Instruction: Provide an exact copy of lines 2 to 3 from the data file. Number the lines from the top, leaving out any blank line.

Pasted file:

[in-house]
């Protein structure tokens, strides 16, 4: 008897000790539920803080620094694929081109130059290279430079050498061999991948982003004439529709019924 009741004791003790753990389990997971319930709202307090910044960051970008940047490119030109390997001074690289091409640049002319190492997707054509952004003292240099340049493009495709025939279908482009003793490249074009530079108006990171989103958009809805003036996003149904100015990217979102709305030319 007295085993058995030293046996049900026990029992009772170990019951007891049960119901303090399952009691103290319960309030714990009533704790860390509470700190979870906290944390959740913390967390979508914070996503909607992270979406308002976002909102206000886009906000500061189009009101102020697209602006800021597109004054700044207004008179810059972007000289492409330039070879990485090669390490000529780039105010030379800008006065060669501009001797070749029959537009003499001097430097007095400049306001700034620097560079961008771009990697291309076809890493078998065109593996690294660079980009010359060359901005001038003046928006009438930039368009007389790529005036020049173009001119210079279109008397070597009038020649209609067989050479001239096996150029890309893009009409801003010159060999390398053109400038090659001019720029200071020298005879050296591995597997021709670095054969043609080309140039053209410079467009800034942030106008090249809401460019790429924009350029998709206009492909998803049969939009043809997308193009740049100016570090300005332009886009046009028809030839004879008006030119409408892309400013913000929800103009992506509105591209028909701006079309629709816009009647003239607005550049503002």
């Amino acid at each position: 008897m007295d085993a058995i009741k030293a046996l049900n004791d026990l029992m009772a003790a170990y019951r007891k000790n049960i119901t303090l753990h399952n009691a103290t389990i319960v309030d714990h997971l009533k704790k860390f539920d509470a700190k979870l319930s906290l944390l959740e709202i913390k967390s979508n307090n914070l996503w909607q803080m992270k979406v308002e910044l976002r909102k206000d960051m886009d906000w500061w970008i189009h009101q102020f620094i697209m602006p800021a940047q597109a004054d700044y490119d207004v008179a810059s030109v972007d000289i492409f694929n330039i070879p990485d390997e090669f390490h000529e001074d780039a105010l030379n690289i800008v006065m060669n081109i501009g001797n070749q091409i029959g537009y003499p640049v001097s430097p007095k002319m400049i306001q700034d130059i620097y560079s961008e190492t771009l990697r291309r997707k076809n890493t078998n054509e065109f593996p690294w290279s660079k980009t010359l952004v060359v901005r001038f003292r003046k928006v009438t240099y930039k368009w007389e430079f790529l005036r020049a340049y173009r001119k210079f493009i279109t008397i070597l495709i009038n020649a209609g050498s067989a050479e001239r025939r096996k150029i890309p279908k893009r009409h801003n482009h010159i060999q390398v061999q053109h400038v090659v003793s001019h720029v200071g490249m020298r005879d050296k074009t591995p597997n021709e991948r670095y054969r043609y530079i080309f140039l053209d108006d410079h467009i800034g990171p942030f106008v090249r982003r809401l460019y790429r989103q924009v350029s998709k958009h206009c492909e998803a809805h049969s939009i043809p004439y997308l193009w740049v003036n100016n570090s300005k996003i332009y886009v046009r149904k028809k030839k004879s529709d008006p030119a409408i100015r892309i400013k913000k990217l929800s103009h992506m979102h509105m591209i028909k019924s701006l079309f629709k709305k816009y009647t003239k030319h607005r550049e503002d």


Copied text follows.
């Protein structure tokens, strides 16, 4: 008897000790539920803080620094694929081109130059290279430079050498061999991948982003004439529709019924 009741004791003790753990389990997971319930709202307090910044960051970008940047490119030109390997001074690289091409640049002319190492997707054509952004003292240099340049493009495709025939279908482009003793490249074009530079108006990171989103958009809805003036996003149904100015990217979102709305030319 007295085993058995030293046996049900026990029992009772170990019951007891049960119901303090399952009691103290319960309030714990009533704790860390509470700190979870906290944390959740913390967390979508914070996503909607992270979406308002976002909102206000886009906000500061189009009101102020697209602006800021597109004054700044207004008179810059972007000289492409330039070879990485090669390490000529780039105010030379800008006065060669501009001797070749029959537009003499001097430097007095400049306001700034620097560079961008771009990697291309076809890493078998065109593996690294660079980009010359060359901005001038003046928006009438930039368009007389790529005036020049173009001119210079279109008397070597009038020649209609067989050479001239096996150029890309893009009409801003010159060999390398053109400038090659001019720029200071020298005879050296591995597997021709670095054969043609080309140039053209410079467009800034942030106008090249809401460019790429924009350029998709206009492909998803049969939009043809997308193009740049100016570090300005332009886009046009028809030839004879008006030119409408892309400013913000929800103009992506509105591209028909701006079309629709816009009647003239607005550049503002």
């Amino acid at each position: 008897m007295d085993a058995i009741k030293a046996l049900n004791d026990l029992m009772a003790a170990y019951r007891k000790n049960i119901t303090l753990h399952n009691a103290t389990i319960v309030d714990h997971l009533k704790k860390f539920d509470a700190k979870l319930s906290l944390l959740e709202i913390k967390s979508n307090n914070l996503w909607q803080m992270k979406v308002e910044l976002r909102k206000d960051m886009d906000w500061w970008i189009h009101q102020f620094i697209m602006p800021a940047q597109a004054d700044y490119d207004v008179a810059s030109v972007d000289i492409f694929n330039i070879p990485d390997e090669f390490h000529e001074d780039a105010l030379n690289i800008v006065m060669n081109i501009g001797n070749q091409i029959g537009y003499p640049v001097s430097p007095k002319m400049i306001q700034d130059i620097y560079s961008e190492t771009l990697r291309r997707k076809n890493t078998n054509e065109f593996p690294w290279s660079k980009t010359l952004v060359v901005r001038f003292r003046k928006v009438t240099y930039k368009w007389e430079f790529l005036r020049a340049y173009r001119k210079f493009i279109t008397i070597l495709i009038n020649a209609g050498s067989a050479e001239r025939r096996k150029i890309p279908k893009r009409h801003n482009h010159i060999q390398v061999q053109h400038v090659v003793s001019h720029v200071g490249m020298r005879d050296k074009t591995p597997n021709e991948r670095y054969r043609y530079i080309f140039l053209d108006d410079h467009i800034g990171p942030f106008v090249r982003r809401l460019y790429r989103q924009v350029s998709k958009h206009c492909e998803a809805h049969s939009i043809p004439y997308l193009w740049v003036n100016n570090s300005k996003i332009y886009v046009r149904k028809k030839k004879s529709d008006p030119a409408i100015r892309i400013k913000k990217l929800s103009h992506m979102h509105m591209i028909k019924s701006l079309f629709k709305k816009y009647t003239k030319h607005r550049e503002d």